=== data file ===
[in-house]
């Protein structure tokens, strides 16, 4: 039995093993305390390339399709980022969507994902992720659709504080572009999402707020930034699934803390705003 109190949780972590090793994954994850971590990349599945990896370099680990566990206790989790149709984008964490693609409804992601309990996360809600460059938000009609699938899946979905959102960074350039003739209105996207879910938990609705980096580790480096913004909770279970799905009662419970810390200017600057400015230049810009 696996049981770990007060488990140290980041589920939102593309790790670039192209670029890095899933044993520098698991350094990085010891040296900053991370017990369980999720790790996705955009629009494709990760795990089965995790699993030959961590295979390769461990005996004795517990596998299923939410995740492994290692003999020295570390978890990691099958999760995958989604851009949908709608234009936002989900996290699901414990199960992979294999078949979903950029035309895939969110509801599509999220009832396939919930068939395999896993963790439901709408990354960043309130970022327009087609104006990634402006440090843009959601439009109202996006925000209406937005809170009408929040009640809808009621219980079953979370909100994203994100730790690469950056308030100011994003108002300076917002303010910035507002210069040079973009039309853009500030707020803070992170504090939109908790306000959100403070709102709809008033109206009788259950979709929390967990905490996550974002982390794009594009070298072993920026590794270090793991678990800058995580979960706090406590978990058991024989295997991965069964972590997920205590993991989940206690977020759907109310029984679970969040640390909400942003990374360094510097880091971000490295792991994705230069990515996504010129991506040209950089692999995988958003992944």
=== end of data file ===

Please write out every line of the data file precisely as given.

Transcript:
[in-house]
């Protein structure tokens, strides 16, 4: 039995093993305390390339399709980022969507994902992720659709504080572009999402707020930034699934803390705003 109190949780972590090793994954994850971590990349599945990896370099680990566990206790989790149709984008964490693609409804992601309990996360809600460059938000009609699938899946979905959102960074350039003739209105996207879910938990609705980096580790480096913004909770279970799905009662419970810390200017600057400015230049810009 696996049981770990007060488990140290980041589920939102593309790790670039192209670029890095899933044993520098698991350094990085010891040296900053991370017990369980999720790790996705955009629009494709990760795990089965995790699993030959961590295979390769461990005996004795517990596998299923939410995740492994290692003999020295570390978890990691099958999760995958989604851009949908709608234009936002989900996290699901414990199960992979294999078949979903950029035309895939969110509801599509999220009832396939919930068939395999896993963790439901709408990354960043309130970022327009087609104006990634402006440090843009959601439009109202996006925000209406937005809170009408929040009640809808009621219980079953979370909100994203994100730790690469950056308030100011994003108002300076917002303010910035507002210069040079973009039309853009500030707020803070992170504090939109908790306000959100403070709102709809008033109206009788259950979709929390967990905490996550974002982390794009594009070298072993920026590794270090793991678990800058995580979960706090406590978990058991024989295997991965069964972590997920205590993991989940206690977020759907109310029984679970969040640390909400942003990374360094510097880091971000490295792991994705230069990515996504010129991506040209950089692999995988958003992944």